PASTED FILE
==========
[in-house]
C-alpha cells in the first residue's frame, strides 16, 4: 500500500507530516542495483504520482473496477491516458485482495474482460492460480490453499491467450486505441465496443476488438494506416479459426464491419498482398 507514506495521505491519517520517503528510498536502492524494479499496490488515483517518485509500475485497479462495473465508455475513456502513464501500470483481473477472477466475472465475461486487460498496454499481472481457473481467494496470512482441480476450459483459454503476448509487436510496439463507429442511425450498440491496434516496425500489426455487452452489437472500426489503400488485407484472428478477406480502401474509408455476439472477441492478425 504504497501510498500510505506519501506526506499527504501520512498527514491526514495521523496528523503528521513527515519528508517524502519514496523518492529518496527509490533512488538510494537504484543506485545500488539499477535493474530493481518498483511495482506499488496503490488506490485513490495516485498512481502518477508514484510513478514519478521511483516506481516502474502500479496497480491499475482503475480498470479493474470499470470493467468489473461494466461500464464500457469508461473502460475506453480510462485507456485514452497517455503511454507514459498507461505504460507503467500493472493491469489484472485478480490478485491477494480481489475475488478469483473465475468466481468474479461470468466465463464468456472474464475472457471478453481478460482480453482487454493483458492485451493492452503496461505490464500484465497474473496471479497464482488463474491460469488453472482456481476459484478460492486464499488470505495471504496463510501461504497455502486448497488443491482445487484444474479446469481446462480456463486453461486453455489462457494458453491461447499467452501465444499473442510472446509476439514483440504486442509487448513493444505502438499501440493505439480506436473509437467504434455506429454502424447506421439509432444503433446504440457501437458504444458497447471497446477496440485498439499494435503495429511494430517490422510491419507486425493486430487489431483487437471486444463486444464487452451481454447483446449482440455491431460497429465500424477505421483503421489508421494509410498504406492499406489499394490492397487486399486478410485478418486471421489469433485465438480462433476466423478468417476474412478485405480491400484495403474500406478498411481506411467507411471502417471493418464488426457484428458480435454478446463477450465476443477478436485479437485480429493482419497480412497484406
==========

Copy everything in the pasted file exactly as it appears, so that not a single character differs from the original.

[in-house]
C-alpha cells in the first residue's frame, strides 16, 4: 500500500507530516542495483504520482473496477491516458485482495474482460492460480490453499491467450486505441465496443476488438494506416479459426464491419498482398 507514506495521505491519517520517503528510498536502492524494479499496490488515483517518485509500475485497479462495473465508455475513456502513464501500470483481473477472477466475472465475461486487460498496454499481472481457473481467494496470512482441480476450459483459454503476448509487436510496439463507429442511425450498440491496434516496425500489426455487452452489437472500426489503400488485407484472428478477406480502401474509408455476439472477441492478425 504504497501510498500510505506519501506526506499527504501520512498527514491526514495521523496528523503528521513527515519528508517524502519514496523518492529518496527509490533512488538510494537504484543506485545500488539499477535493474530493481518498483511495482506499488496503490488506490485513490495516485498512481502518477508514484510513478514519478521511483516506481516502474502500479496497480491499475482503475480498470479493474470499470470493467468489473461494466461500464464500457469508461473502460475506453480510462485507456485514452497517455503511454507514459498507461505504460507503467500493472493491469489484472485478480490478485491477494480481489475475488478469483473465475468466481468474479461470468466465463464468456472474464475472457471478453481478460482480453482487454493483458492485451493492452503496461505490464500484465497474473496471479497464482488463474491460469488453472482456481476459484478460492486464499488470505495471504496463510501461504497455502486448497488443491482445487484444474479446469481446462480456463486453461486453455489462457494458453491461447499467452501465444499473442510472446509476439514483440504486442509487448513493444505502438499501440493505439480506436473509437467504434455506429454502424447506421439509432444503433446504440457501437458504444458497447471497446477496440485498439499494435503495429511494430517490422510491419507486425493486430487489431483487437471486444463486444464487452451481454447483446449482440455491431460497429465500424477505421483503421489508421494509410498504406492499406489499394490492397487486399486478410485478418486471421489469433485465438480462433476466423478468417476474412478485405480491400484495403474500406478498411481506411467507411471502417471493418464488426457484428458480435454478446463477450465476443477478436485479437485480429493482419497480412497484406